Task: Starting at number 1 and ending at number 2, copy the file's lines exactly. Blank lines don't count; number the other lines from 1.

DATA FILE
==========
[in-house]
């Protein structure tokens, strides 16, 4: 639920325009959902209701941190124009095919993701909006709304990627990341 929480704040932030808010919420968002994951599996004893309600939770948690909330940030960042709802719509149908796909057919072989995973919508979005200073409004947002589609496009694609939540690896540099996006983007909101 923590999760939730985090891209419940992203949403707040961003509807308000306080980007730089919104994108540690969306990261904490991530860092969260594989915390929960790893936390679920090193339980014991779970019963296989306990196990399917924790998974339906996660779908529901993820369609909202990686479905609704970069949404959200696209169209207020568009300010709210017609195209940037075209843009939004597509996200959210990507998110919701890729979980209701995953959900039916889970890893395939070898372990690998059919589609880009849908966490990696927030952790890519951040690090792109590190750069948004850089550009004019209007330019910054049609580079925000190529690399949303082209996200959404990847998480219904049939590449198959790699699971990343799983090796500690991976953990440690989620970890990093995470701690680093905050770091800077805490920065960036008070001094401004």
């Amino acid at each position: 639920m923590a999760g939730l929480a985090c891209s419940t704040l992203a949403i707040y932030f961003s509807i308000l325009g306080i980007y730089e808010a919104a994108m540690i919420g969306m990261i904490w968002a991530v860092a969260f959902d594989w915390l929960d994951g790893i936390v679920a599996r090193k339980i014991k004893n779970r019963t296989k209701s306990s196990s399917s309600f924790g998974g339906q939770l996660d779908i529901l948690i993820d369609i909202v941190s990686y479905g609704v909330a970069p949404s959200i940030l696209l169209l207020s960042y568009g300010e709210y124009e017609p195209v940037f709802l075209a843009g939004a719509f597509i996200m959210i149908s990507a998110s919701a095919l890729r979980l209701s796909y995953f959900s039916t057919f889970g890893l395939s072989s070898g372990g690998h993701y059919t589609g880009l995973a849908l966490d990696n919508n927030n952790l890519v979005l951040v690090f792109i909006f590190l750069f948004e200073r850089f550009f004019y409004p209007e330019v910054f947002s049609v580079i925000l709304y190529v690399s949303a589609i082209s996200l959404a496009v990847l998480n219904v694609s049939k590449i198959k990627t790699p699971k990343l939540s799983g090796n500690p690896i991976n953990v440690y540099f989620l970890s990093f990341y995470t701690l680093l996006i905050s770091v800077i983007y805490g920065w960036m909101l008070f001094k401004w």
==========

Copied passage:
[in-house]
């Protein structure tokens, strides 16, 4: 639920325009959902209701941190124009095919993701909006709304990627990341 929480704040932030808010919420968002994951599996004893309600939770948690909330940030960042709802719509149908796909057919072989995973919508979005200073409004947002589609496009694609939540690896540099996006983007909101 923590999760939730985090891209419940992203949403707040961003509807308000306080980007730089919104994108540690969306990261904490991530860092969260594989915390929960790893936390679920090193339980014991779970019963296989306990196990399917924790998974339906996660779908529901993820369609909202990686479905609704970069949404959200696209169209207020568009300010709210017609195209940037075209843009939004597509996200959210990507998110919701890729979980209701995953959900039916889970890893395939070898372990690998059919589609880009849908966490990696927030952790890519951040690090792109590190750069948004850089550009004019209007330019910054049609580079925000190529690399949303082209996200959404990847998480219904049939590449198959790699699971990343799983090796500690991976953990440690989620970890990093995470701690680093905050770091800077805490920065960036008070001094401004």